And that's a wrap. My hope is that Daniel Craig (who is contracted for two more films) will continue doing amazing things with James Bond before the inevitable passing of the torch. Time will tell, but looking at the latter half of this list has me dreading that day.
I really liked this film, even though I thought the story was kind of small for a James Bond flick. The villain isn't out to conquer the world or cause mass destruction or steal tons of money... he just wants to kill M. It makes for a more personal movie, I guess, but kind of one-note...
And now a few SPOILER-FILLED notes from this long-time James Bond fan...
While I love Adele the person, I am not a fan of her music. Can't stand it, to be honest (and I fucking hate... hate her big hit Rolling in the Deep). But her theme song for Skyfall is spot-on. It has a very James Bond retro feel, but is thoroughly modern in its approach. It is so good that it makes me want to give her music another chance. Maybe
That being said, I found the opening credits a bit convoluted and overdone. They started out promising (and very Bond), but ultimately end up a big-ol'-toss-in-the-kitchen-sink mess.
As I mentioned, this film is absolutely gorgeous. The cinematography is stunning at every turn, and the film truly is a work of art in that respect. The assassination scene in Shanghai is the most eye-popping bit of film I've seen in quite a while.
Daniel Craig so totally owns the role of James Bond in this film that it makes me almost forget that Sean Connery, Roger Moore, Timothy Dalton, Pierce Brosnan, and George Lazenby ever inhabited it. He's damaged and broken in a way that you'd really expect James Bond to be in order to act like he acts and do what he does.
When I saw the movie on the airplane the first time, I was really annoyed by Javier Bardem's baddie character, Raoul Silva. He seemed so flighty and non-threatening. Now that I've seen it on a screen considerably larger than 6-inches (with a sound system that actually works), I was blown away at just how chilling and subtle his performance was. Different for a Bond villain, but not in a bad way.
SPOILER! As good as Ralph Fiennes is as an actor, I am finding it inconceivable that the next Bond film won't have Dame Judi Dench as M in it. She was absolutely magnificent in the role, and made it her own in a way that few actors could. From a story standpoint, I know why they did what they did... but I still think it was a very stupid move that will ultimately hurt the franchise.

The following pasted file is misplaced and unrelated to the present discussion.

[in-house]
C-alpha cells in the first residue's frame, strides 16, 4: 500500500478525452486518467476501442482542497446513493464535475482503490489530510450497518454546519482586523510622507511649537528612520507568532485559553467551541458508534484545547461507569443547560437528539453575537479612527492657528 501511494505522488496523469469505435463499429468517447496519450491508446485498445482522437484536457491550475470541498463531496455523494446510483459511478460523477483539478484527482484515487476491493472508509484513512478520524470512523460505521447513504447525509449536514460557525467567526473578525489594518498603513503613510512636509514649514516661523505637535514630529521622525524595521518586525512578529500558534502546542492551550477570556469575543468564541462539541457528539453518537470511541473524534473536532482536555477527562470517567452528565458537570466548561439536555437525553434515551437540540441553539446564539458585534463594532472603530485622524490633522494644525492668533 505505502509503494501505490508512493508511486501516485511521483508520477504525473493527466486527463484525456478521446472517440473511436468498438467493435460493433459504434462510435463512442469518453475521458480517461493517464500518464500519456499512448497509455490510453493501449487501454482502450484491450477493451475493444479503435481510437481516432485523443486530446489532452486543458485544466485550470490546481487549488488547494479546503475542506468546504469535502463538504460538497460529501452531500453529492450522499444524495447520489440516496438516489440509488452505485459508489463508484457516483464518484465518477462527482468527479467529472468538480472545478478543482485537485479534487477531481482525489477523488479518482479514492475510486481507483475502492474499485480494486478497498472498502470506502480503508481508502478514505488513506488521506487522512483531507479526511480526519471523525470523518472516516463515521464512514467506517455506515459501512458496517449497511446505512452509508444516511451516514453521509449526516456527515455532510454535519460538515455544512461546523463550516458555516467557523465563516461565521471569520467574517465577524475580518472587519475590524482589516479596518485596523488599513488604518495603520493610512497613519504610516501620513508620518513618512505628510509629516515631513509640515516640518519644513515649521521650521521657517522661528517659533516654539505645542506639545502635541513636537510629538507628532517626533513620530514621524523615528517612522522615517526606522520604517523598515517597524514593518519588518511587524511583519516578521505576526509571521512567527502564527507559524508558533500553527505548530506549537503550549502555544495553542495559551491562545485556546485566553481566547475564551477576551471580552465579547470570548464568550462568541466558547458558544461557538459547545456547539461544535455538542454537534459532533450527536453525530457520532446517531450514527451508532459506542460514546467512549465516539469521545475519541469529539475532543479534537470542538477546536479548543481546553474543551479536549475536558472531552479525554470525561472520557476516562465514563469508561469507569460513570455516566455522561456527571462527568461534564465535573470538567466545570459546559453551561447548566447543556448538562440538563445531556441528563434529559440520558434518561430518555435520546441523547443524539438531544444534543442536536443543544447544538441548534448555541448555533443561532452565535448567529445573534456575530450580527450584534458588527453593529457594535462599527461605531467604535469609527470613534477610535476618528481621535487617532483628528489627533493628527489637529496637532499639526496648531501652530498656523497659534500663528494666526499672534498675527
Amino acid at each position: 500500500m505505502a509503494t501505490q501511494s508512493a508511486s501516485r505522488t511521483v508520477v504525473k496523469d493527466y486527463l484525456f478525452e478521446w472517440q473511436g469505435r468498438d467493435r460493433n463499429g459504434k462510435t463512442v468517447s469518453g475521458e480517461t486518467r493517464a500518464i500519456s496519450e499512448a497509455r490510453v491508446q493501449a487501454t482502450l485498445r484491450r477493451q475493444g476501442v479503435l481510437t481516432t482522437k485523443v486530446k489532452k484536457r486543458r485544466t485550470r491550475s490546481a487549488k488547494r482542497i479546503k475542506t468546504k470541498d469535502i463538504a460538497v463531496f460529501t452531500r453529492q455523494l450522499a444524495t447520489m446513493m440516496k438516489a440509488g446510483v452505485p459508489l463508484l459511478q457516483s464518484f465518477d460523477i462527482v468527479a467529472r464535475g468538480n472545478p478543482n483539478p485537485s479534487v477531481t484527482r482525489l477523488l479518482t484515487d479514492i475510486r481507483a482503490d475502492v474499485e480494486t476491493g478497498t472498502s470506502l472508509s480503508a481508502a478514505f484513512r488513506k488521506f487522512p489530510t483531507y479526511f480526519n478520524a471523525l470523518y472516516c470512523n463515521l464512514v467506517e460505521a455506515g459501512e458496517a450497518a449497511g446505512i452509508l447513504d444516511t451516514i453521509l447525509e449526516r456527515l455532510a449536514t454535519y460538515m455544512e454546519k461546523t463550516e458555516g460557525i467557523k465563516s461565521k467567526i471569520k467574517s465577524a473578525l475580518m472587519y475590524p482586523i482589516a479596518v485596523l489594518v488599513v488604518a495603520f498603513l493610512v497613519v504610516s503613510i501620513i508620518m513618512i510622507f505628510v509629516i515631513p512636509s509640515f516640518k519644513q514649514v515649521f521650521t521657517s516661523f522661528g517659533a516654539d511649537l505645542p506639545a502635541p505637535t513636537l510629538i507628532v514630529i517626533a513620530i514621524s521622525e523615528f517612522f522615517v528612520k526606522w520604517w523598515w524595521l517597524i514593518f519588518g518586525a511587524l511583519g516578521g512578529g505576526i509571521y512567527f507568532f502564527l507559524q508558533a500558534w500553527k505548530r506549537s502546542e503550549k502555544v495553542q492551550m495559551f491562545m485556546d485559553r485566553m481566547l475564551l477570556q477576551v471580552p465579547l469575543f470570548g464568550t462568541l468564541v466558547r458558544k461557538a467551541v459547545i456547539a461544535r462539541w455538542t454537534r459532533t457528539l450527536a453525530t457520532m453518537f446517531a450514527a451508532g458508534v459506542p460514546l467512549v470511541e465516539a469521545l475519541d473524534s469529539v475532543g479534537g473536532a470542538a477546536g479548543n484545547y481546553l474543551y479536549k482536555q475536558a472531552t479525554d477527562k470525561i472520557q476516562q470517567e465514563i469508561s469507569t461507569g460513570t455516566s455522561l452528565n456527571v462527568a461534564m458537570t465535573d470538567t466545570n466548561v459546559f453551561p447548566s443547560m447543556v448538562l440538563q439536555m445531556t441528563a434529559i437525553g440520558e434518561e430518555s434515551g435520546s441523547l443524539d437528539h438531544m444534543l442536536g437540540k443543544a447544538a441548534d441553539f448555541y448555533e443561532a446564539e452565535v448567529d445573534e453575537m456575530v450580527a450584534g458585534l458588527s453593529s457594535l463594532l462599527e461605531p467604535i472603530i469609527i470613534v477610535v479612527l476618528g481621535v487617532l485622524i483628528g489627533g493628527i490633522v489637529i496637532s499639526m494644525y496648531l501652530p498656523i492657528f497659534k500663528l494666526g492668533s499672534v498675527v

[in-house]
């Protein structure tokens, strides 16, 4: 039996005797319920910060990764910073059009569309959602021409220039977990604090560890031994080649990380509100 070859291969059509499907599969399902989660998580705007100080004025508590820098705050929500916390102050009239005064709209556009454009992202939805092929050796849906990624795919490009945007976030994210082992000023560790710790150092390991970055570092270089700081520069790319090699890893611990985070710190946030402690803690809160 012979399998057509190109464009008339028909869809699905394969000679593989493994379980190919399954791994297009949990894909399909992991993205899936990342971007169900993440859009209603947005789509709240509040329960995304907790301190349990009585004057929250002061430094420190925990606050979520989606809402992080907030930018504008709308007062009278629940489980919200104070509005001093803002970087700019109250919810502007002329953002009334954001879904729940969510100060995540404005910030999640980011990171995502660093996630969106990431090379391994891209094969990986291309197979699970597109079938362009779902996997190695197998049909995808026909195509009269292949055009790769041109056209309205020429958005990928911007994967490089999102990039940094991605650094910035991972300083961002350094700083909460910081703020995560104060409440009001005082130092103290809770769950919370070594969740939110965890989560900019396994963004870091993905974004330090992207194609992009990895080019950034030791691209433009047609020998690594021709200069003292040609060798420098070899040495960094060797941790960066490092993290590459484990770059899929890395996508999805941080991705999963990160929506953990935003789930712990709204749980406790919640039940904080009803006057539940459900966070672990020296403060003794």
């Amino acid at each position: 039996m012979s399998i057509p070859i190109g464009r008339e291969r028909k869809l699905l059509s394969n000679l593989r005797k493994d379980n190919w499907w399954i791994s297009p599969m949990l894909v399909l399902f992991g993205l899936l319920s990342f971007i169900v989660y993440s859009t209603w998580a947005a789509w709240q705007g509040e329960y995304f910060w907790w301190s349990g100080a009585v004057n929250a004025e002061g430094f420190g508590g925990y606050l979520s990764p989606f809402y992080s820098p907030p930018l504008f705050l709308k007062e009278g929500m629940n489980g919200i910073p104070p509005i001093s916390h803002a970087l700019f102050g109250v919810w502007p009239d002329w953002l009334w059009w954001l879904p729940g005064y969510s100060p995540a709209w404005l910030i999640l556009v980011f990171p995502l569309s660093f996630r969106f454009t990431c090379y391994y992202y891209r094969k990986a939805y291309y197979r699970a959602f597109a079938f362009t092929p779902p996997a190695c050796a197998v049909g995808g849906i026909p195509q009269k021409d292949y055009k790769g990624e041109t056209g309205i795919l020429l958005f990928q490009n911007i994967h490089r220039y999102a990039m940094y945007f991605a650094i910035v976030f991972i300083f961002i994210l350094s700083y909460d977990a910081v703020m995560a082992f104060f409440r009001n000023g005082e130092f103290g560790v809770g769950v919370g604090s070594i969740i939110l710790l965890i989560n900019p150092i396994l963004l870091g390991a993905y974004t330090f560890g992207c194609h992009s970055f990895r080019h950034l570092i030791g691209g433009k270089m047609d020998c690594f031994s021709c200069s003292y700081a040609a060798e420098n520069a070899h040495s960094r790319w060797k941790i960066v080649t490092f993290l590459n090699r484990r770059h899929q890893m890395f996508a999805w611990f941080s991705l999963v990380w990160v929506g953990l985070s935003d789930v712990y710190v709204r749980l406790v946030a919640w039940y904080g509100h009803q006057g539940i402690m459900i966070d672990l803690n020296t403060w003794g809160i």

SPOILER! The post-end-game twist of making field agent "Eve" actually be "Eve Moneypenny" was a clever one. But here's the thing... they made such a big deal over the idea that "being an agent in the field isn't for everyone" as a foreshadowing to Eve leaving the field to sit behind a desk... but, holy shit, Moneypenny was fucking awesome in the field! She kicked ass in the opening, and was balls-out fearless in following her orders. What a shame.
SPOILER! It didn't help that they made Moneypenny so brutally hot. She made for one smokin' secret agent!
SPOILER! First they made M a woman in GoldenEye. Then they made Felix Lighter black in Casino Royale. Now they've made Ms. Moneypenny black as well. And while I applaud the franchise's efforts to embrace diversity, I have to question whether flipping genders and races of established characters is the most compelling way to do this. Why not create memorable, fascinating, original characters for women and persons of color? Like Halle Berry's awesome "Jinx" from Die Another Day? Why not give us a baddie who's a black woman, for example? Because, seriously, how amazing would Angela Bassett be as a Bond villain? Just so long as you don't make her Blofeld.
SPOILER! When I first saw that the new Q was a young kid, it made perfect sense. Boy genius on the cutting edge of tech? Sign me up? But how fucking stupid did he turn out to be? Not only did he NOT confiscate M's laptop so he could scrub the virus and try to track it back to its source, he plugged in an unsecured laptop into MI6's local network?!? No IT tech guy smart enough to be running Q Branch could possibly be this idiotic.
SPOILER! I am conflicted over the big reveal of Bond's back-story. On one hand, it completely screws the character when a key piece of his composition... his "mysterious past"... is no longer mysterious. On the other hand, Bond seems a little more "real" now. I can't decide if it was worth it.
All things considered, this is one of the best Bond films in the series. If there's anything coming up short, it's shoehorning the whole "politics of MI6" into the story. The courtroom drama was neither interesting or necessary. In fact, I'd argue it actually worked against the story.
When it comes to the next film in the franchise, I sincerely hope that we're going to get a globe-spanning criminal mastermind that pushes the stakes to a new level for the new James Bond. Daniel Craig hasn't really had that yet, and he deserves it. Well, either that... or the return of Jaws!